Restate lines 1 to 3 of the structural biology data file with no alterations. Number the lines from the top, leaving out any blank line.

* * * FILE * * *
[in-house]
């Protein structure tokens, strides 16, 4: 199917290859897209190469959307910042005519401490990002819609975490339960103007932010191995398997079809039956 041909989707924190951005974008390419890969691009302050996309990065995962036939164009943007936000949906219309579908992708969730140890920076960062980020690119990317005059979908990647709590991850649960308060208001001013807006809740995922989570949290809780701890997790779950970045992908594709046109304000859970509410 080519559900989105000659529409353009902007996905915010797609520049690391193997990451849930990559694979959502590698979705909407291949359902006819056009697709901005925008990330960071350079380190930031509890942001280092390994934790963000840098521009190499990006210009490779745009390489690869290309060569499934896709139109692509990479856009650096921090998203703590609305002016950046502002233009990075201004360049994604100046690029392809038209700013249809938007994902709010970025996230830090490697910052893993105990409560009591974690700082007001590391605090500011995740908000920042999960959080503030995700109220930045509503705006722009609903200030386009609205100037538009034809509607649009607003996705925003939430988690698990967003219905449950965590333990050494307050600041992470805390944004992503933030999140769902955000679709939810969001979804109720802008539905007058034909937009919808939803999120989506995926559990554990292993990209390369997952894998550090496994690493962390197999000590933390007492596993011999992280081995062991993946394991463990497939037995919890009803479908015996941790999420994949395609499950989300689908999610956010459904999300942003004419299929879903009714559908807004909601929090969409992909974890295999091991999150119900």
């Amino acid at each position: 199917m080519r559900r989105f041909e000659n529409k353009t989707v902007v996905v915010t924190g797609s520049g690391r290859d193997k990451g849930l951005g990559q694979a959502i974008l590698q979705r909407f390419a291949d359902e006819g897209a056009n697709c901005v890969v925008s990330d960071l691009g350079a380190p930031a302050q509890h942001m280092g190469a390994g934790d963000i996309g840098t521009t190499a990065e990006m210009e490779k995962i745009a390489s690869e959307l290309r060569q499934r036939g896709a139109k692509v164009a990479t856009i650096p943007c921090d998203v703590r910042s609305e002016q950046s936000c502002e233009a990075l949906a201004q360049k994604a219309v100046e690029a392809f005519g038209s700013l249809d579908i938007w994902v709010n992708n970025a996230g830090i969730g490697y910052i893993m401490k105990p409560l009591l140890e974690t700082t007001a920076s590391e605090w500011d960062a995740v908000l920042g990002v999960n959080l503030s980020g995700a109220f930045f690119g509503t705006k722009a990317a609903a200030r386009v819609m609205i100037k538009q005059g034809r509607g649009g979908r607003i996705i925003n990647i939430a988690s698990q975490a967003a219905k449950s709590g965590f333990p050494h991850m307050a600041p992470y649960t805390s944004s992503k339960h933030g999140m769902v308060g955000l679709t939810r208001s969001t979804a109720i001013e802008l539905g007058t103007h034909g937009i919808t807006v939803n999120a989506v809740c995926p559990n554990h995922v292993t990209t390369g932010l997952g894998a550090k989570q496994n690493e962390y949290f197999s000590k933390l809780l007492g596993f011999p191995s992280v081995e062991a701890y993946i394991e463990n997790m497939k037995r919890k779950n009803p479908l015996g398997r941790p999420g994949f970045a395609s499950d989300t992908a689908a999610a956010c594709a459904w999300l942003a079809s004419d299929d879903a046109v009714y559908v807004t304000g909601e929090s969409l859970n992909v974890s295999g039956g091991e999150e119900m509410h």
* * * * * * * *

[in-house]
């Protein structure tokens, strides 16, 4: 199917290859897209190469959307910042005519401490990002819609975490339960103007932010191995398997079809039956 041909989707924190951005974008390419890969691009302050996309990065995962036939164009943007936000949906219309579908992708969730140890920076960062980020690119990317005059979908990647709590991850649960308060208001001013807006809740995922989570949290809780701890997790779950970045992908594709046109304000859970509410 080519559900989105000659529409353009902007996905915010797609520049690391193997990451849930990559694979959502590698979705909407291949359902006819056009697709901005925008990330960071350079380190930031509890942001280092390994934790963000840098521009190499990006210009490779745009390489690869290309060569499934896709139109692509990479856009650096921090998203703590609305002016950046502002233009990075201004360049994604100046690029392809038209700013249809938007994902709010970025996230830090490697910052893993105990409560009591974690700082007001590391605090500011995740908000920042999960959080503030995700109220930045509503705006722009609903200030386009609205100037538009034809509607649009607003996705925003939430988690698990967003219905449950965590333990050494307050600041992470805390944004992503933030999140769902955000679709939810969001979804109720802008539905007058034909937009919808939803999120989506995926559990554990292993990209390369997952894998550090496994690493962390197999000590933390007492596993011999992280081995062991993946394991463990497939037995919890009803479908015996941790999420994949395609499950989300689908999610956010459904999300942003004419299929879903009714559908807004909601929090969409992909974890295999091991999150119900």
């Amino acid at each position: 199917m080519r559900r989105f041909e000659n529409k353009t989707v902007v996905v915010t924190g797609s520049g690391r290859d193997k990451g849930l951005g990559q694979a959502i974008l590698q979705r909407f390419a291949d359902e006819g897209a056009n697709c901005v890969v925008s990330d960071l691009g350079a380190p930031a302050q509890h942001m280092g190469a390994g934790d963000i996309g840098t521009t190499a990065e990006m210009e490779k995962i745009a390489s690869e959307l290309r060569q499934r036939g896709a139109k692509v164009a990479t856009i650096p943007c921090d998203v703590r910042s609305e002016q950046s936000c502002e233009a990075l949906a201004q360049k994604a219309v100046e690029a392809f005519g038209s700013l249809d579908i938007w994902v709010n992708n970025a996230g830090i969730g490697y910052i893993m401490k105990p409560l009591l140890e974690t700082t007001a920076s590391e605090w500011d960062a995740v908000l920042g990002v999960n959080l503030s980020g995700a109220f930045f690119g509503t705006k722009a990317a609903a200030r386009v819609m609205i100037k538009q005059g034809r509607g649009g979908r607003i996705i925003n990647i939430a988690s698990q975490a967003a219905k449950s709590g965590f333990p050494h991850m307050a600041p992470y649960t805390s944004s992503k339960h933030g999140m769902v308060g955000l679709t939810r208001s969001t979804a109720i001013e802008l539905g007058t103007h034909g937009i919808t807006v939803n999120a989506v809740c995926p559990n554990h995922v292993t990209t390369g932010l997952g894998a550090k989570q496994n690493e962390y949290f197999s000590k933390l809780l007492g596993f011999p191995s992280v081995e062991a701890y993946i394991e463990n997790m497939k037995r919890k779950n009803p479908l015996g398997r941790p999420g994949f970045a395609s499950d989300t992908a689908a999610a956010c594709a459904w999300l942003a079809s004419d299929d879903a046109v009714y559908v807004t304000g909601e929090s969409l859970n992909v974890s295999g039956g091991e999150e119900m509410h």